NEWS: ISBA sets performance standard

Britain’s advertisers are moving towards a common standard for assessing how well - or badly - their agencies are performing.

Britain’s advertisers are moving towards a common standard for assessing

how well - or badly - their agencies are performing.



The new benchmark is the result of the most comprehensive survey ever

commissioned by the Incorporated Society of British Advertisers to find

out what clients think of their agencies.



Now, the establishment of agreed criteria by clients is being seen as a

move towards bringing more US-style emphasis on accountability to the UK

agency scene.



With a thaw in relations between ISBA and the Institute of Practitioners

in Advertising, ISBA executives were this week emphasising that the

survey results were not intended to be used as a stick with which to

beat agencies.



But in an introduction to the report, John Hooper, ISBA’s director

general, warns: ‘The management of advertising is becoming more complex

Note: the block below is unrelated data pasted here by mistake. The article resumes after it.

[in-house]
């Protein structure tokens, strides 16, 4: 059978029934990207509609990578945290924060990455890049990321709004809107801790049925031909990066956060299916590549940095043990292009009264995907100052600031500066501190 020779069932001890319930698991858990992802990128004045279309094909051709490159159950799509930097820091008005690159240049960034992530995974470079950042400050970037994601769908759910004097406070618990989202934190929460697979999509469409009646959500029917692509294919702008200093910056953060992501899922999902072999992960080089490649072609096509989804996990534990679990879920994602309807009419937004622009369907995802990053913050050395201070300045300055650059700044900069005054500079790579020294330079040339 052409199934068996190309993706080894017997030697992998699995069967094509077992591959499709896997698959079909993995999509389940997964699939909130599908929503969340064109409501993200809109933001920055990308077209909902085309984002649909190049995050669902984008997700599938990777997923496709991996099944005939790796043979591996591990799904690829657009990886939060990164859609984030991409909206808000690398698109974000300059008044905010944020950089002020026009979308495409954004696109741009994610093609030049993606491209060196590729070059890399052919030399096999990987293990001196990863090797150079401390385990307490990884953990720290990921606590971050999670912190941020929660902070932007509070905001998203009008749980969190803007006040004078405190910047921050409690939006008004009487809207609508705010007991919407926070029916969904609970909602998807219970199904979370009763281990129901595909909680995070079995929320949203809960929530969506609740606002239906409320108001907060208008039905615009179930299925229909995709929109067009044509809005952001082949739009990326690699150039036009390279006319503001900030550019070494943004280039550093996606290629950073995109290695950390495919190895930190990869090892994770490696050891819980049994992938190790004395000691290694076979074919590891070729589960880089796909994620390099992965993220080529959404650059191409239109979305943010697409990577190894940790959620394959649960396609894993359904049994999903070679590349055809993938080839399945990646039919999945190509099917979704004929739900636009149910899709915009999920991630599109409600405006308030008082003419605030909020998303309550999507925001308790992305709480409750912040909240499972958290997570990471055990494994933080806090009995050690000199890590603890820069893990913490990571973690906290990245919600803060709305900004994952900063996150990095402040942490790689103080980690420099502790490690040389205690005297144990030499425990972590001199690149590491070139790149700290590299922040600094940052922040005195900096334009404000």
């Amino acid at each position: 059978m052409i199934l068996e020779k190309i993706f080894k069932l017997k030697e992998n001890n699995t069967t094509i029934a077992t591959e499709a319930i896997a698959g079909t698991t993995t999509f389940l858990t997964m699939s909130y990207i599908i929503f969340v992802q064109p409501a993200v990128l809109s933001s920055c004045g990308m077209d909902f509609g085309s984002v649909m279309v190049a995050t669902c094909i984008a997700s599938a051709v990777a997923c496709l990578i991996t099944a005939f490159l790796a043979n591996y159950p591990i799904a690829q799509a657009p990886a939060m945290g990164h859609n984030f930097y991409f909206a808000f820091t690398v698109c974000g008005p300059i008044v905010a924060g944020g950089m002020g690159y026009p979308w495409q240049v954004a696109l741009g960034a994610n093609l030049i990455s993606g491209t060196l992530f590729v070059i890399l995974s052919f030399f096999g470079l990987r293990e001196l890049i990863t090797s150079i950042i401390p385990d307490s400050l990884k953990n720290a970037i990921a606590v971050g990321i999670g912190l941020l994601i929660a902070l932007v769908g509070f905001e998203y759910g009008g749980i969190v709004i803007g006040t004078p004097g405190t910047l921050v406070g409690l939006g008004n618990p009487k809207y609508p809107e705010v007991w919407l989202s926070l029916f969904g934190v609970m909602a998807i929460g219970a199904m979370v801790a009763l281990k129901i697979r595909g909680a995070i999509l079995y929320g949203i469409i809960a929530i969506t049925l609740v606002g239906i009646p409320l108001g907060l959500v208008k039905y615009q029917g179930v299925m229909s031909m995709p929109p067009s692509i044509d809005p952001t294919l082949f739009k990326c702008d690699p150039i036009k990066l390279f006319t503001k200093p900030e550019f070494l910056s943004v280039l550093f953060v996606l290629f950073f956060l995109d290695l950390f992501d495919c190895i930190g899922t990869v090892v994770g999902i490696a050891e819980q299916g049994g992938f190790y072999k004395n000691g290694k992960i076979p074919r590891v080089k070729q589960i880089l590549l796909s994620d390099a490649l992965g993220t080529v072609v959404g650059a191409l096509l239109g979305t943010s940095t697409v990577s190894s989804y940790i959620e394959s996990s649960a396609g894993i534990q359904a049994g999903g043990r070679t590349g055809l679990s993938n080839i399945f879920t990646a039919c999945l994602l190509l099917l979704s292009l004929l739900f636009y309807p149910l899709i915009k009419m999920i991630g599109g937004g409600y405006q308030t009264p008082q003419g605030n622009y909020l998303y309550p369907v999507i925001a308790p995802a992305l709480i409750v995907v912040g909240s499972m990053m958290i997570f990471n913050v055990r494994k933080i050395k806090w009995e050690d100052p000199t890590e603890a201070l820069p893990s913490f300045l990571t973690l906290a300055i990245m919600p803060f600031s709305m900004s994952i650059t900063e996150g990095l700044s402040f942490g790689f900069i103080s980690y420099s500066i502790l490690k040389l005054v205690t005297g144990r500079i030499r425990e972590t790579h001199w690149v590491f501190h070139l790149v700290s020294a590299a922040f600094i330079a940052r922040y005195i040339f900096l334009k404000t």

and accountable, necessitating, in turn, some means of objective

evaluation.’



The verdict on agencies, delivered by 130 clients with a combined annual

spend of more than pounds 1 billion, is: ‘Good, but could do better.’



While agencies in general reap high praise for their contribution to

clients’ marketing objectives and an understanding of their brands,

there remains widespread dissatisfaction over their ability to deliver

value for money.



Dr Ian Chaston, research co-ordinator at Plymouth Business School, which

carried out the year-long survey, said: What this report concludes is

that the high expenditure days of advertising are gone. Clients are

looking for people to make their marketing programmes more successful.

It’s the agencies that are the most professional that will survive.’



Chris Baker, BST-BDDP’s planning director, who was a consultant for the

survey, said: ‘You could say agencies must concentrate on sorting out

the problem of offering value for money. That’s true but it also has to

be remembered that agencies provide a non-standardised service.’



ISBA is also commissioning a software package to enable advertisers to

adapt the report’s findings to their own situations.



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